Smartphone apps send users' sensitive data
Many iPhone and Android apps have data-mining capabilities
Your smartphone applications are watching you — much more closely than you might like.
Lookout Inc., a mobile-phone security firm, scanned nearly 300,000 free applications for Apple Inc.'s iPhone and phones built around Google Inc.'s Android software. It found that many of them secretly pull sensitive data off users' phones and ship them off to third parties without notification.
That's a major concern that has been bubbling up in privacy and security circles.
The data can include full details about users' contacts, their pictures, text messages and internet and search histories. The third parties can include advertisers and companies that analyze data on users.
The information is used by companies to target ads and learn more about their users. The danger, though, is that the data become vulnerable to hacking and use in identity theft if the third party isn't careful about securing the information.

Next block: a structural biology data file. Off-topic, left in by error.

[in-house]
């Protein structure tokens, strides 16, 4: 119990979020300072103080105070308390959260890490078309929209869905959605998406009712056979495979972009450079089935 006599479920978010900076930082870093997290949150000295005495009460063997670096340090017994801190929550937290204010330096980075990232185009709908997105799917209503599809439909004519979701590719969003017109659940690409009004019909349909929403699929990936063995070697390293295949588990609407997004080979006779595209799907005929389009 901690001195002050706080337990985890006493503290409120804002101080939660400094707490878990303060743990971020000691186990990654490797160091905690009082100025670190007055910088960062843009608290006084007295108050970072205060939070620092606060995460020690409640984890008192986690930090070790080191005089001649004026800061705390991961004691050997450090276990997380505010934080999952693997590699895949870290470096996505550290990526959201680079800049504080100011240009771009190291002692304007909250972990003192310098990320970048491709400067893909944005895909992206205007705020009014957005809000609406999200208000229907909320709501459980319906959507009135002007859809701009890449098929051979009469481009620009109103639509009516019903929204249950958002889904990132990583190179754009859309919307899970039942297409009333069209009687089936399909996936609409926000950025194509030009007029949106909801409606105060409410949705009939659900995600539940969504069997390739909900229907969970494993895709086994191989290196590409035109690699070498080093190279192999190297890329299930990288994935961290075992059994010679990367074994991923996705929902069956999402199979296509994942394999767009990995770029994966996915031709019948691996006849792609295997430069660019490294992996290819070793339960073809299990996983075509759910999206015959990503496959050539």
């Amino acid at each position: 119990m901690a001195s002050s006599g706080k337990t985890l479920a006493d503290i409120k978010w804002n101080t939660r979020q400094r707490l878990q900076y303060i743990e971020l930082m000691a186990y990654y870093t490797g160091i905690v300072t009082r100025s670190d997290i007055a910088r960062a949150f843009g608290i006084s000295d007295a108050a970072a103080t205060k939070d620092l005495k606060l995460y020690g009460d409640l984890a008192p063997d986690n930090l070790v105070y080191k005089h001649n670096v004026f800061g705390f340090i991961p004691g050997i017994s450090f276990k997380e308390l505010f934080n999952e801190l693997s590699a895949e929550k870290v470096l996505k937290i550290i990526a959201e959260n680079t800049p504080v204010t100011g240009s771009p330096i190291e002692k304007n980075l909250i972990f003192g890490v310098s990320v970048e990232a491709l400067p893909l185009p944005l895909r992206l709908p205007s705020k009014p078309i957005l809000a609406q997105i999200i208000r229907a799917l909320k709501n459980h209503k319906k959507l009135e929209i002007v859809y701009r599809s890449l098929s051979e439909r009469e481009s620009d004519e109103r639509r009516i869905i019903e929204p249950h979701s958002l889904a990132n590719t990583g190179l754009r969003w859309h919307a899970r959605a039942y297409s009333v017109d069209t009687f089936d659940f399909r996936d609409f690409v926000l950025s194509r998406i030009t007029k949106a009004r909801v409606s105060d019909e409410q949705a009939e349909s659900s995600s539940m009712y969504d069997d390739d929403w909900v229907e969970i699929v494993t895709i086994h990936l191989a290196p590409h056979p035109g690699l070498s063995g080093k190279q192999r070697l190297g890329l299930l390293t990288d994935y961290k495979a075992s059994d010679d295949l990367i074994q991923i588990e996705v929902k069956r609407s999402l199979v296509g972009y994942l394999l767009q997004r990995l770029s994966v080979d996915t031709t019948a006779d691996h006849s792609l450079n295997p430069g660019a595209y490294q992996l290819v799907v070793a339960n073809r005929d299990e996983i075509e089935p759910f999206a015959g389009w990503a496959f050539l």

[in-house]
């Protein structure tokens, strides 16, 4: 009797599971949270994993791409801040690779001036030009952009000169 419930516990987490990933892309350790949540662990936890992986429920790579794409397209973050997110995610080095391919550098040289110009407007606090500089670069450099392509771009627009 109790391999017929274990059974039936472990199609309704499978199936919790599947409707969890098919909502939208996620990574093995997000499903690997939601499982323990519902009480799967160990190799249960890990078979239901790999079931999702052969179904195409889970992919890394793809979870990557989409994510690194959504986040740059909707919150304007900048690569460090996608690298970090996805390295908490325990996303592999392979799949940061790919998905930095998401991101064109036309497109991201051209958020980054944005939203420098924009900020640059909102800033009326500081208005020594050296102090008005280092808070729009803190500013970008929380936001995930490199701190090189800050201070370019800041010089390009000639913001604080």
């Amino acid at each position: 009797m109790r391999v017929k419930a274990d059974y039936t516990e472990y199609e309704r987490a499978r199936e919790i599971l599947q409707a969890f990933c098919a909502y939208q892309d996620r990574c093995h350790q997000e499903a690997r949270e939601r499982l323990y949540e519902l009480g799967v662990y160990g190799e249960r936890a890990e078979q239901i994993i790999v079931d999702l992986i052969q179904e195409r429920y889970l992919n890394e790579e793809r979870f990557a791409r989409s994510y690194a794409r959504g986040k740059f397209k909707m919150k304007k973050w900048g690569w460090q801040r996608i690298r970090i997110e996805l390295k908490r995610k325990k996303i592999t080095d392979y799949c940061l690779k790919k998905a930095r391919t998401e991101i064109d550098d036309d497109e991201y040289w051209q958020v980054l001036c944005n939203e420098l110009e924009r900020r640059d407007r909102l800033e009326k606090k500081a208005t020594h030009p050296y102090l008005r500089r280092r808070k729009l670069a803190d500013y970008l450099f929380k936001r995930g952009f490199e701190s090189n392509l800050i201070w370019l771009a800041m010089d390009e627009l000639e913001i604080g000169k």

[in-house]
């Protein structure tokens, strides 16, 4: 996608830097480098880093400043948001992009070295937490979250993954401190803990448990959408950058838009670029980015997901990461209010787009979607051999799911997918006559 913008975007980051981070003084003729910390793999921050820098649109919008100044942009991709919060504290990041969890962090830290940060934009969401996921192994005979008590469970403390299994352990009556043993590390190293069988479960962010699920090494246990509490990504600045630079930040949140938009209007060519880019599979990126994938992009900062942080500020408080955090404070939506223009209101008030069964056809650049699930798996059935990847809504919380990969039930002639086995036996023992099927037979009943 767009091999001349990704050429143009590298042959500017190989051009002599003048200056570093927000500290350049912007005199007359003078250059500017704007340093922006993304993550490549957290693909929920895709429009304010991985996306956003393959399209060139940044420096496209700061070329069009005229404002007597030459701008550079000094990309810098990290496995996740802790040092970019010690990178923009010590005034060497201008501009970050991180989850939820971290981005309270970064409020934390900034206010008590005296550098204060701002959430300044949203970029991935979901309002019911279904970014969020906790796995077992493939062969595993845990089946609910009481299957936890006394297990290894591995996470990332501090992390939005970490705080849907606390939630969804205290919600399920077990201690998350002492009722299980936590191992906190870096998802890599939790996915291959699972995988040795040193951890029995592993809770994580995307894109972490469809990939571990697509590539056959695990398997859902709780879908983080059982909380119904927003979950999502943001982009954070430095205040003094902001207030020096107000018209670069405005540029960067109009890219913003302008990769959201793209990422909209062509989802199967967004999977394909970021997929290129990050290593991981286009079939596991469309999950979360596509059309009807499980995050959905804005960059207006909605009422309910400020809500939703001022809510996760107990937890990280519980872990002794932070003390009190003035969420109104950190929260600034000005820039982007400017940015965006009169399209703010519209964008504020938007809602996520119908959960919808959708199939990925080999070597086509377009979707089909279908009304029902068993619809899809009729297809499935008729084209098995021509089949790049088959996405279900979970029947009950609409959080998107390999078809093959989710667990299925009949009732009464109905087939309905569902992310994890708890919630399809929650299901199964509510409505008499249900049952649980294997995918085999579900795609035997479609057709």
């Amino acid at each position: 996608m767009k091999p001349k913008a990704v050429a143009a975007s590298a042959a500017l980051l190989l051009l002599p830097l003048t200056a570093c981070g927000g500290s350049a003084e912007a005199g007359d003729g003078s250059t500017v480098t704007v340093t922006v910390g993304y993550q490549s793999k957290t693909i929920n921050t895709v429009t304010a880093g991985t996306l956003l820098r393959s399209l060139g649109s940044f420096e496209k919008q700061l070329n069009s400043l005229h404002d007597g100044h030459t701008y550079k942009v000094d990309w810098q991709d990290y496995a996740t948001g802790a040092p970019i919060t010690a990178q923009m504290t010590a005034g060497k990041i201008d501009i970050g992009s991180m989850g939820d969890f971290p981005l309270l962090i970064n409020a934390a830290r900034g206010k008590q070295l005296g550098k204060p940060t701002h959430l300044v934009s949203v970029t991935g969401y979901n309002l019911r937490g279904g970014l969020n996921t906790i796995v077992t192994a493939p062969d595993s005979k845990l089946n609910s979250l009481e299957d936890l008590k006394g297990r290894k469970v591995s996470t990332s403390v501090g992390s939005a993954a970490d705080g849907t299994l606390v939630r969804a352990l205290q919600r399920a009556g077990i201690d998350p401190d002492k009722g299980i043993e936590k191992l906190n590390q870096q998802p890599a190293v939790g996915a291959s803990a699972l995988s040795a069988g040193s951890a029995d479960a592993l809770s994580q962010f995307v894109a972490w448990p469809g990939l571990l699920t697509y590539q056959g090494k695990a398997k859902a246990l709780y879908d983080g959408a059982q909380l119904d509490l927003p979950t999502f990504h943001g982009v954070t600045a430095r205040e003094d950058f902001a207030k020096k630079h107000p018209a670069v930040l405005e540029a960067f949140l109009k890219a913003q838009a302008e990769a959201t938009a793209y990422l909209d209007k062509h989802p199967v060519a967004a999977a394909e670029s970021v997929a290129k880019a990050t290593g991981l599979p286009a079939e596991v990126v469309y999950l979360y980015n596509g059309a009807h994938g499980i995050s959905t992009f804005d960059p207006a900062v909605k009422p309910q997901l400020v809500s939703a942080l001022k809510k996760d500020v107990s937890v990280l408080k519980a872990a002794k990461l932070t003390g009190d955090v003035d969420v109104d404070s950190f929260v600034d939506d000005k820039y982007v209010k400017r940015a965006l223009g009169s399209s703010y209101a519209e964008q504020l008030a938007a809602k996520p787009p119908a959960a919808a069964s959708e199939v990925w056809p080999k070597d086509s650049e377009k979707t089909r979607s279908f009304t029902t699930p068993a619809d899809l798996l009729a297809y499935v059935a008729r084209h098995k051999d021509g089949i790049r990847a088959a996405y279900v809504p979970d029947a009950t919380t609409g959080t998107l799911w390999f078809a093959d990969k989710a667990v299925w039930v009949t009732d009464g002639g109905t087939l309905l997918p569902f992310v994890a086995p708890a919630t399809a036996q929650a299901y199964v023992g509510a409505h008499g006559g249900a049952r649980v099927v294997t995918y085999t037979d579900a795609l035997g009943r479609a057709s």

Are you concerned about the security of your mobile phones and devices? Let us know.
Lookout reported its findings this week in conjunction with the Black Hat computer security conference in Las Vegas.
Lookout found that nearly a quarter of the iPhone apps and almost half the Android apps contained software code that contained those capabilities.
The code had been written by the third parties and inserted into the applications by the developers, usually for a specific purpose, such as allowing the applications to run ads. But the code winds up forcing the application to collect more data on users than even the developers may realize, Lookout executives said.
Developers ignorant about own apps
"We found that not only users, but developers as well, don't know what's happening in their apps, even in their own apps, which is fascinating," said John Hering, CEO of the San Francisco-based Lookout.
Part of the problem is smartphones don't alert users to all the different types of data the applications running on them are collecting. IPhones only alert users when applications want to use their locations.
Android phones offer robust warnings when applications are first installed, but many people breeze through them for the gratification of using the apps quickly. Google said it tries to limit users' risk with the warnings but consistently advises users to only install apps they trust.
Apple didn't respond to a request for comment on Lookout's research.